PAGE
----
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Old 22-02-2015, 10:07   #286
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Re: True blue water boat extinction a fait accompli?

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Originally Posted by Julie Mor View Post
I'm not saying anything is wrong with boat designs today. But if someone, such as a salesperson or broker or owner trying to sell the boat, says about a boat built to something like design category C, "This is an open-ocean passage maker," that IS wrong and can have catastrophic results.

There seems to be a lot of claims that if one boat of a particular design makes a long open-ocean passage that all boats of that design can do the same. That's like saying "The owner of this barrel survived Niagara Falls. It's Niagara Falls proven."
Well, anyone who's listening to salesperson's (or broker's or owner's) BS to decide what any given boat is good for, gets what he deserves! Naturally, it's up to us to figure this out.
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Old 22-02-2015, 10:18   #287
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Re: True blue water boat extinction a fait accompli?

[QUOTE=Julie Mor;1756277
There seems to be a lot of claims that if one boat of a particular design makes a long open-ocean passage that all boats of that design can do the same. [/QUOTE]

Really, can you quote them to us because I don't recall that.

But it is easy to find the opposite where because a boat can not then all can not. Just the use of a manufacturer name as a "type" proves that.
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Old 22-02-2015, 13:21   #288
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Re: True blue water boat extinction a fait accompli?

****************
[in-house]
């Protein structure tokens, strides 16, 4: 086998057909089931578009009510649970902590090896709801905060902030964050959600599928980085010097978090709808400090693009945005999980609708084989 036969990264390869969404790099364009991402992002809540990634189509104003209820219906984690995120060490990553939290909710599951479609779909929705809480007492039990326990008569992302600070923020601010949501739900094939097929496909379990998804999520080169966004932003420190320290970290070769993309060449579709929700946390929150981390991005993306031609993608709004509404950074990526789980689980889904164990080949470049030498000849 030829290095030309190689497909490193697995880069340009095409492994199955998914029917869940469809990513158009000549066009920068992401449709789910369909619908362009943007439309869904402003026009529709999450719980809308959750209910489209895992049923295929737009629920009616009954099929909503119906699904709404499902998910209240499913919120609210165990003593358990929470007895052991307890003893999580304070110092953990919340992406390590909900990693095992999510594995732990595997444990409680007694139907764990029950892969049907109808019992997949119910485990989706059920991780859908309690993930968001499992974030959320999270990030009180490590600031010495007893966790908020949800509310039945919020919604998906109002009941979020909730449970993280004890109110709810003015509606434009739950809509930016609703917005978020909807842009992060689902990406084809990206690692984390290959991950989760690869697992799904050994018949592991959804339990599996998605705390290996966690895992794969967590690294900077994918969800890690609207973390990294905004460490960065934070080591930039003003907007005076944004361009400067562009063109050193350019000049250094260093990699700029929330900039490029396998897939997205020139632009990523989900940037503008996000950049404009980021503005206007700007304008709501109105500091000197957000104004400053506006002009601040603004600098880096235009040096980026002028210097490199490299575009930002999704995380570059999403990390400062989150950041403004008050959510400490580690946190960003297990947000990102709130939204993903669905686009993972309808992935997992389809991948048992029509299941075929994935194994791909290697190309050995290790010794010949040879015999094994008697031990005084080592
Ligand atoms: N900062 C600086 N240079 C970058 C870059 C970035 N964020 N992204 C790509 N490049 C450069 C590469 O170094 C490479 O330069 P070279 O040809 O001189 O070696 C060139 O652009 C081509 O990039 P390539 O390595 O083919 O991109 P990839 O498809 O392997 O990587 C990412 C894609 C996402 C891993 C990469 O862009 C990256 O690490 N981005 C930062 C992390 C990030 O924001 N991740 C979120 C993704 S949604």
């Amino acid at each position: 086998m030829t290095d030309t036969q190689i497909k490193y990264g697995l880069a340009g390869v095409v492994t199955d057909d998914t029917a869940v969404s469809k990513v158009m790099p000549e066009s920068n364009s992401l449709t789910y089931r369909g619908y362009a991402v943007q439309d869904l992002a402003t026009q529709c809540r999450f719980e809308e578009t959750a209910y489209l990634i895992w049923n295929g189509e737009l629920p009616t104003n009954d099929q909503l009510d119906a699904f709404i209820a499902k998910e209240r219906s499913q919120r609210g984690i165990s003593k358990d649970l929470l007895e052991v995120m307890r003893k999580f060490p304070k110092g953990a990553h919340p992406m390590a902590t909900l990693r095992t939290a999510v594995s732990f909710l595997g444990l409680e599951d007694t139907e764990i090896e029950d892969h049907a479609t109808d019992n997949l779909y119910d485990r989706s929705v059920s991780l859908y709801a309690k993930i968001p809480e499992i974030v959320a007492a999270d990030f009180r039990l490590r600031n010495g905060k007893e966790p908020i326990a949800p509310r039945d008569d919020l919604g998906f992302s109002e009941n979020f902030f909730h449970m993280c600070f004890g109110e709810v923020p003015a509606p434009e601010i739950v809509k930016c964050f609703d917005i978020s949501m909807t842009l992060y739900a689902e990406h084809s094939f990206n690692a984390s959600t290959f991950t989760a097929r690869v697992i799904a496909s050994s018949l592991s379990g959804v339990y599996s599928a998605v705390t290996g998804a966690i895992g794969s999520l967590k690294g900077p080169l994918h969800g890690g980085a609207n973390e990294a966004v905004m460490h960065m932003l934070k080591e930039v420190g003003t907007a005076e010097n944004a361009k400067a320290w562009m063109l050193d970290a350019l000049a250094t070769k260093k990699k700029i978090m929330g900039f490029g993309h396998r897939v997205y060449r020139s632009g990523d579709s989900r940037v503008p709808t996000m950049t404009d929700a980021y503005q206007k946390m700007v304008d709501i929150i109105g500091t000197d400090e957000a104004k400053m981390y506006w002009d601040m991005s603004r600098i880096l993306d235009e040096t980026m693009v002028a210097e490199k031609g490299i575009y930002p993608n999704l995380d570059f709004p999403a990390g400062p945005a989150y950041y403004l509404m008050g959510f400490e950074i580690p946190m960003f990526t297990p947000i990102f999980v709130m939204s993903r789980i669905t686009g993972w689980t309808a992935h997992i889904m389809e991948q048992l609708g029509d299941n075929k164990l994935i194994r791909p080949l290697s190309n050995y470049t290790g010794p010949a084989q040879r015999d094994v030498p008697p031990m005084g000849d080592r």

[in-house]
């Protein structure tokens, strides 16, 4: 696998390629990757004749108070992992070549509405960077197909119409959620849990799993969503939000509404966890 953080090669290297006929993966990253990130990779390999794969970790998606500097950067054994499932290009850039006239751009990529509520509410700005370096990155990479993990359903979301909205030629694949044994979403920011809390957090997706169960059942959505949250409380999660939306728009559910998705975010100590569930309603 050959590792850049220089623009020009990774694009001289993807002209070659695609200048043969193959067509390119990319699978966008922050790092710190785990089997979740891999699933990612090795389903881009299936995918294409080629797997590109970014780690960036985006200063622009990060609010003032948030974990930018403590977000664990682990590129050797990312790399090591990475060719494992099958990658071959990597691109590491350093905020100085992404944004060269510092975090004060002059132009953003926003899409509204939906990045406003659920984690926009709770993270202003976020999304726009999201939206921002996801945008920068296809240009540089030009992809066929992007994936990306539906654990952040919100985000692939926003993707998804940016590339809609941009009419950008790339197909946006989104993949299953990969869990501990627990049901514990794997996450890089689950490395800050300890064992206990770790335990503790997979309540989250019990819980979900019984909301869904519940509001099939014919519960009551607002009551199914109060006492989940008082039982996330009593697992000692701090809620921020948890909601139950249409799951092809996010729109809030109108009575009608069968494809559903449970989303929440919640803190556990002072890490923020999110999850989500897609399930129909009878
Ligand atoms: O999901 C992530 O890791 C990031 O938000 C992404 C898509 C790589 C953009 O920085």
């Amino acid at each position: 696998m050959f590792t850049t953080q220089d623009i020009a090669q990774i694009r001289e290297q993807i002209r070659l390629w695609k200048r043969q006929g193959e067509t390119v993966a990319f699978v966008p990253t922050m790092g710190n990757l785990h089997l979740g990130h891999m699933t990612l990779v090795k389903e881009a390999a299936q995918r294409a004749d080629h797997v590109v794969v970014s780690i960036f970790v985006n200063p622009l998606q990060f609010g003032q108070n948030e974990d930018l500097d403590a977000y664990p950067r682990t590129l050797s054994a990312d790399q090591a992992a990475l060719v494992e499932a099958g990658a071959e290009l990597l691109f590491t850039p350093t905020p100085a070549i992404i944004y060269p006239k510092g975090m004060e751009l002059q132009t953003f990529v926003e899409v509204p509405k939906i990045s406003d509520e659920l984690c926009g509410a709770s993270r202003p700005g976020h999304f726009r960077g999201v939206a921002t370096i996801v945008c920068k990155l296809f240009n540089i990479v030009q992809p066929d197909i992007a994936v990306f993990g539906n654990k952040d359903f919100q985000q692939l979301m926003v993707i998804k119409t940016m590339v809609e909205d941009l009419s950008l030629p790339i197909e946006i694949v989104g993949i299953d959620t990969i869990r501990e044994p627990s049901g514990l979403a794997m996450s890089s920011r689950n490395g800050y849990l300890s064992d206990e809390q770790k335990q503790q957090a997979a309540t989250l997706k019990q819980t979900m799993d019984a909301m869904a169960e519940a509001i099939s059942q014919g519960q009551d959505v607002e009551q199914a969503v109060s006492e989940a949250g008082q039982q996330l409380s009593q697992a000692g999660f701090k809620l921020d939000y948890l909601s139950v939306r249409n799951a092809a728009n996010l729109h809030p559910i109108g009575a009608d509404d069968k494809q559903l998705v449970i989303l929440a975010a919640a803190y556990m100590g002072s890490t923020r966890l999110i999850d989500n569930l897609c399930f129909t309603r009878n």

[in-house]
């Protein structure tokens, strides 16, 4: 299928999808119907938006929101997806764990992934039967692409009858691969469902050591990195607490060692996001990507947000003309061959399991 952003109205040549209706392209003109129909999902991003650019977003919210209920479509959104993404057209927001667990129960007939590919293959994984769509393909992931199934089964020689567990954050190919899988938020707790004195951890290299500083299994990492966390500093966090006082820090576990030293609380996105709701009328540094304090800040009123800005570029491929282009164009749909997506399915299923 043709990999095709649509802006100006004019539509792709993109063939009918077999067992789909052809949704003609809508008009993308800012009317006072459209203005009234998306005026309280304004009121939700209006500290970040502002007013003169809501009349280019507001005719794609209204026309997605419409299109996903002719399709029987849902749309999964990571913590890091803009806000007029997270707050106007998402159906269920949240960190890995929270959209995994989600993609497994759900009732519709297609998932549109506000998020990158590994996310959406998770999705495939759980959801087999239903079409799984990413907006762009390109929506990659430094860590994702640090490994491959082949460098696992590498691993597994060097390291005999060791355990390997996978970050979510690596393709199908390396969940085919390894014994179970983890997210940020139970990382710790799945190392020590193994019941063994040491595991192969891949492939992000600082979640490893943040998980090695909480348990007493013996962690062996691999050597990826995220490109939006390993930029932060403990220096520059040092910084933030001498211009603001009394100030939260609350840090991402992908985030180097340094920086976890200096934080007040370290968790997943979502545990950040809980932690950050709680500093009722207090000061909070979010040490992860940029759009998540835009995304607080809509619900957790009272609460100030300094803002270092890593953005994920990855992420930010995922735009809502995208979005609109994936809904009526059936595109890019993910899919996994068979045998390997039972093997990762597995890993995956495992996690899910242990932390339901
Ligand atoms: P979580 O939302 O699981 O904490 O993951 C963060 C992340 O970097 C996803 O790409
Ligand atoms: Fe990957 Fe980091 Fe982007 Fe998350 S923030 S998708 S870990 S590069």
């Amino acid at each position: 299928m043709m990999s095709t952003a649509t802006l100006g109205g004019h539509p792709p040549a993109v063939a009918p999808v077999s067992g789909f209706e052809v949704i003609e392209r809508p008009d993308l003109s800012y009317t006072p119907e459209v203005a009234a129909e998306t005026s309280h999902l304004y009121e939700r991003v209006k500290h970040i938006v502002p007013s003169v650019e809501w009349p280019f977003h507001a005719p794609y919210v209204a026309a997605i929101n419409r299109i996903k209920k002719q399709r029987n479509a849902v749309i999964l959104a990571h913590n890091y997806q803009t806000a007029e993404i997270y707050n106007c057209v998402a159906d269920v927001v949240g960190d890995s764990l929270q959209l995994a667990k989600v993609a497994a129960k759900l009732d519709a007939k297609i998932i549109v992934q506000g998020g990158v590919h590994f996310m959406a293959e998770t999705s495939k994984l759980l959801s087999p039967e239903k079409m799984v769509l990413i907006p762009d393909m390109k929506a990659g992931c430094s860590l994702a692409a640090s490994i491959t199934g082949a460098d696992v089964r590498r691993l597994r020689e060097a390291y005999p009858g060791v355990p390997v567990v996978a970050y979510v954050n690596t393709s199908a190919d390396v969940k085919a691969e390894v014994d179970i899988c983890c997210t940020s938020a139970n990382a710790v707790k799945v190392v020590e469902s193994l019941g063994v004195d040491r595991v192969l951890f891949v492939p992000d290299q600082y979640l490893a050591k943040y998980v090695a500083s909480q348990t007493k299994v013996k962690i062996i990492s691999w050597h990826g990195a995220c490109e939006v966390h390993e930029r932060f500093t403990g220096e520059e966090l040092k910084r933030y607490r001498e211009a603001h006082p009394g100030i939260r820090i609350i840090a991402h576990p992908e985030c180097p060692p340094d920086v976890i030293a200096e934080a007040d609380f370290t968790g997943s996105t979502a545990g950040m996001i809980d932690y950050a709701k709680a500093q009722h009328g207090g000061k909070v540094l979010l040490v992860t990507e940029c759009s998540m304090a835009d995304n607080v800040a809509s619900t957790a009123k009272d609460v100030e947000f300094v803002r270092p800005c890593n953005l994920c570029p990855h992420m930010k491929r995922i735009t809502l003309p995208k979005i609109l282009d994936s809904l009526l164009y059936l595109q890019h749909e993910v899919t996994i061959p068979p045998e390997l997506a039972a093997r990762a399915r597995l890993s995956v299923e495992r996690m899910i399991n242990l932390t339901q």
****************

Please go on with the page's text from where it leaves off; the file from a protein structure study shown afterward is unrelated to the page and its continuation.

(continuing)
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Originally Posted by sailorboy1 View Post
Really, can you quote them to us because I don't recall that.

But it is easy to find the opposite where because a boat can not then all can not. Just the use of a manufacturer name as a "type" proves that.
Seems to me that a certain Hunter 49 that circumnavigated via the capes is used to prove that Hunters (in general) are "BWBs" by one of our prolific posters.

I don't care much for any generic qualifications, ie that "X" brand yachts are good or bad or awful, for just about every marque has had some variation in both design and build quality. Personally I have shied away from mass produced boats for my own voyaging, but I've shared anchorages with so many of such boats that I certainly know that they can and do make long passages and cruise successfully... and hardly any of them have full keels and attached rudders.

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Old 22-02-2015, 14:24   #289
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Re: True blue water boat extinction a fait accompli?

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Seems to me that a certain Hunter 49 that circumnavigated via the capes is used to prove that Hunters (in general) are "BWBs" by one of our prolific posters.

And ONE person always talking about ONE boat is just as meaningless as using a problem with ONE boat to trash a whole line. But I was asking about the "lot of claims"

But I would expect a Hunter 49 to pretty go anywhere any other boat could.
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Old 22-02-2015, 15:43   #290